Top 10 Debit and Credit Card Stories of 2011

December 30, 2011
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This past year was a very eventful one in the debit and credit card
industry. Here is a review of the top ten stories of 2011:

1. Debit Card Interchange Fee
The government regulation of the debit card interchange fee was the most
controversial issue of the year. The Durbin Amendment to the Dodd-Frank
financial overhaul bill went into effect on October 1. Before the legislation,
the interchange fee averaged 44 cents per transaction. Now, the reduced
fee is 21 cents plus an additional amount to cover losses from fraud. This
cost the banks billions of dollars in lost revenue. The interchange fee was
intended to resolve a bitter issue for merchants but it also ignited
unintended consequences for consumers, such as banks dropping
rewards for debit card purchases in the spring and proposing to add
fees for debit card usage in the fall.

2. Banks Add, Then Rescind, Debit Card Fees
A number of banks introduced a debit card fee of $3 to $5 each month that
the debit card was used for a purchase in order to make up for the revenue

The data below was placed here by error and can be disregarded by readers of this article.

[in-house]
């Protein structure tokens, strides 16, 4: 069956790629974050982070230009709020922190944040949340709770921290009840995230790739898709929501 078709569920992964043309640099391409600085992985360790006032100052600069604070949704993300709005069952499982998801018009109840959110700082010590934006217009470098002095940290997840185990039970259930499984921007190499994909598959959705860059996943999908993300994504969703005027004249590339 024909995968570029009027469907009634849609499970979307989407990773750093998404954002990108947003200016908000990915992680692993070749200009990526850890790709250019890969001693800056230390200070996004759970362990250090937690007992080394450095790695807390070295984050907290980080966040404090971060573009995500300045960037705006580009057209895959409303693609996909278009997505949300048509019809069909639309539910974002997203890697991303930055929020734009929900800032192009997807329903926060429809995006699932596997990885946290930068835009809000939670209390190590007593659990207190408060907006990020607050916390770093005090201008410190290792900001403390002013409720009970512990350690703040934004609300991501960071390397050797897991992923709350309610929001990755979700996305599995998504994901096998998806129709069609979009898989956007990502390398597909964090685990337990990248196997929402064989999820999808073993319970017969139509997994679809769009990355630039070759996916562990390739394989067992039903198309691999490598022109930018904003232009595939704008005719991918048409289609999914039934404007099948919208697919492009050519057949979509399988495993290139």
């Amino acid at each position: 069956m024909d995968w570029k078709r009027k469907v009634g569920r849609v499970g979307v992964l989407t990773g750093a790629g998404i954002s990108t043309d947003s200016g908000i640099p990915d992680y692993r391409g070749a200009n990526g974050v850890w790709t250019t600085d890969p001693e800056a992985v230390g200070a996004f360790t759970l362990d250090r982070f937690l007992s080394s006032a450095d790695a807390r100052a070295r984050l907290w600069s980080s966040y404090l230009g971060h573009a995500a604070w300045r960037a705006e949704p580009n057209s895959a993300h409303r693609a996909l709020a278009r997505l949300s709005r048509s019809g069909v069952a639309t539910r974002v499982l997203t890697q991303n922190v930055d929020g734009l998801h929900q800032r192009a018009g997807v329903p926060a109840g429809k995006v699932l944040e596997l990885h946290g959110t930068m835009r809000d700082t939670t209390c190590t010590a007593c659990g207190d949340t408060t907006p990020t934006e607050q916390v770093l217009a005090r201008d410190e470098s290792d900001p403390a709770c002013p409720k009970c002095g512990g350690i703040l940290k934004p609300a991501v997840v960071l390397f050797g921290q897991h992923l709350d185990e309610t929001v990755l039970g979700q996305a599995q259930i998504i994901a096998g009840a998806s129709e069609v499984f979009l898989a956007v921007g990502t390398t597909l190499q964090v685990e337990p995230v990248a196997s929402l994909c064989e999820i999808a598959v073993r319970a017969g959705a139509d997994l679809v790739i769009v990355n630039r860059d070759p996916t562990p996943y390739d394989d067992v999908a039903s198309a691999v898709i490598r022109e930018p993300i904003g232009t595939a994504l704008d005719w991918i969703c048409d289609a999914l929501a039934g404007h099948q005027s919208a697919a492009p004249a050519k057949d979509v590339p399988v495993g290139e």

lost from the reduced interchange fee. But the public rebelled when Bank of
America added the $5 fee in September. This fee received condemnations
from consumers, Congress, and President Obama. Some consumers even
declared a ‘Bank Transfer Day’ on November 5. Banks quickly backed
down and dropped the fee at the end of October.

3. Greater Rewards for Credit Card Consumers
After the credit crash in 2008, credit card issuers cut back on the rewards
offered to new cardholders. But in 2011, nearly every issuer ramped up the
rewards, trying to attract new customers with good or excellent credit
scores. Rewards are used to compete for new cardholders, as well as to
encourage credit card spending and regular usage.

Some cards now offer very attractive bonuses based on usage. The Chase
Freedom card began offering a $200 cash back bonus once a new cardholder
spent $500 during the first three months. Capital One Cash was introduced
during the year and offers a 50% cash back bonus on all you earn each year,
plus an additional $100 bonus for spending $500 on the card during the first